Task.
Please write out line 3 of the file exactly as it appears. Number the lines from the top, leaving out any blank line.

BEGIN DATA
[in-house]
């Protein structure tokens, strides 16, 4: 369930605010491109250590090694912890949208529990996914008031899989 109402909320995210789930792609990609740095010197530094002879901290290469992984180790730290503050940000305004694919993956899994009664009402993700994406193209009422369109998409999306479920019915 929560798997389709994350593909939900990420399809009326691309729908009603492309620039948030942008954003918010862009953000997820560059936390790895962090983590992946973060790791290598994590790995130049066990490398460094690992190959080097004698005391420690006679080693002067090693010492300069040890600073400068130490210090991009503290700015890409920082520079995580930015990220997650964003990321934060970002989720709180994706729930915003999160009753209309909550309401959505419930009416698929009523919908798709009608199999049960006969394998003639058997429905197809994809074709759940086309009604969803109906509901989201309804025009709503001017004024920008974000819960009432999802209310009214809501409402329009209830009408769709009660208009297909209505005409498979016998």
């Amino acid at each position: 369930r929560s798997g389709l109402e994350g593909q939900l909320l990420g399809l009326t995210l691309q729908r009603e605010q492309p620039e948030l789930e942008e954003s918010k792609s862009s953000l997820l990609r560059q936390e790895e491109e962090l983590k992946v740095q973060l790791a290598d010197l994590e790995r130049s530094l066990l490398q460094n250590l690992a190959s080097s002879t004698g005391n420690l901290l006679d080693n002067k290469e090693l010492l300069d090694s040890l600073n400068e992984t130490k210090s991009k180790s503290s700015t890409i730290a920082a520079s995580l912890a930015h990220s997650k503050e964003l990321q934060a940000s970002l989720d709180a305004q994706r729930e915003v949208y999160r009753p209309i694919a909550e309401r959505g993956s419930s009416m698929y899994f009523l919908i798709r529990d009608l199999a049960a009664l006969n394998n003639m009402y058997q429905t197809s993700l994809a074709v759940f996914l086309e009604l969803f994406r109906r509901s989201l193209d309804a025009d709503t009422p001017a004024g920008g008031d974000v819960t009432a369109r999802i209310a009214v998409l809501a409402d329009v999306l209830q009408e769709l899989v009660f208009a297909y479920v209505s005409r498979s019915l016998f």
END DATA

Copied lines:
């Amino acid at each position: 369930r929560s798997g389709l109402e994350g593909q939900l909320l990420g399809l009326t995210l691309q729908r009603e605010q492309p620039e948030l789930e942008e954003s918010k792609s862009s953000l997820l990609r560059q936390e790895e491109e962090l983590k992946v740095q973060l790791a290598d010197l994590e790995r130049s530094l066990l490398q460094n250590l690992a190959s080097s002879t004698g005391n420690l901290l006679d080693n002067k290469e090693l010492l300069d090694s040890l600073n400068e992984t130490k210090s991009k180790s503290s700015t890409i730290a920082a520079s995580l912890a930015h990220s997650k503050e964003l990321q934060a940000s970002l989720d709180a305004q994706r729930e915003v949208y999160r009753p209309i694919a909550e309401r959505g993956s419930s009416m698929y899994f009523l919908i798709r529990d009608l199999a049960a009664l006969n394998n003639m009402y058997q429905t197809s993700l994809a074709v759940f996914l086309e009604l969803f994406r109906r509901s989201l193209d309804a025009d709503t009422p001017a004024g920008g008031d974000v819960t009432a369109r999802i209310a009214v998409l809501a409402d329009v999306l209830q009408e769709l899989v009660f208009a297909y479920v209505s005409r498979s019915l016998f």